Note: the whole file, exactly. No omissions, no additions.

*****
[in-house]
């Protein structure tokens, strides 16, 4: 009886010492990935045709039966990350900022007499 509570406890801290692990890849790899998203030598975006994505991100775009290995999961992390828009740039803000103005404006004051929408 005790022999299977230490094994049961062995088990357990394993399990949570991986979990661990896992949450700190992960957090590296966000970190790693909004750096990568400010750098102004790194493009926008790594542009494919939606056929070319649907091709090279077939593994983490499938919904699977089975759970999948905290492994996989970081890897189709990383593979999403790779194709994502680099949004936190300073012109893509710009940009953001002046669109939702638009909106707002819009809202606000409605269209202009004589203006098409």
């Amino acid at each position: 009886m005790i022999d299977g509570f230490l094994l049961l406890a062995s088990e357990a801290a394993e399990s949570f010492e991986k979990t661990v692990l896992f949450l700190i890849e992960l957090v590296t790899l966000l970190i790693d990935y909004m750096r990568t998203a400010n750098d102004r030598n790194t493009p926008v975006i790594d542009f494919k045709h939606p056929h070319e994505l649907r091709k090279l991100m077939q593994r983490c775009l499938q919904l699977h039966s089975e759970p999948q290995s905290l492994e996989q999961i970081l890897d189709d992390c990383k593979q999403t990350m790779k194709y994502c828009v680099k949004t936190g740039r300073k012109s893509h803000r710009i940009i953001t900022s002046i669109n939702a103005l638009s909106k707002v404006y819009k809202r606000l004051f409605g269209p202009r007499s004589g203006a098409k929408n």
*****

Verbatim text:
[in-house]
């Protein structure tokens, strides 16, 4: 009886010492990935045709039966990350900022007499 509570406890801290692990890849790899998203030598975006994505991100775009290995999961992390828009740039803000103005404006004051929408 005790022999299977230490094994049961062995088990357990394993399990949570991986979990661990896992949450700190992960957090590296966000970190790693909004750096990568400010750098102004790194493009926008790594542009494919939606056929070319649907091709090279077939593994983490499938919904699977089975759970999948905290492994996989970081890897189709990383593979999403790779194709994502680099949004936190300073012109893509710009940009953001002046669109939702638009909106707002819009809202606000409605269209202009004589203006098409």
């Amino acid at each position: 009886m005790i022999d299977g509570f230490l094994l049961l406890a062995s088990e357990a801290a394993e399990s949570f010492e991986k979990t661990v692990l896992f949450l700190i890849e992960l957090v590296t790899l966000l970190i790693d990935y909004m750096r990568t998203a400010n750098d102004r030598n790194t493009p926008v975006i790594d542009f494919k045709h939606p056929h070319e994505l649907r091709k090279l991100m077939q593994r983490c775009l499938q919904l699977h039966s089975e759970p999948q290995s905290l492994e996989q999961i970081l890897d189709d992390c990383k593979q999403t990350m790779k194709y994502c828009v680099k949004t936190g740039r300073k012109s893509h803000r710009i940009i953001t900022s002046i669109n939702a103005l638009s909106k707002v404006y819009k809202r606000l004051f409605g269209p202009r007499s004589g203006a098409k929408n």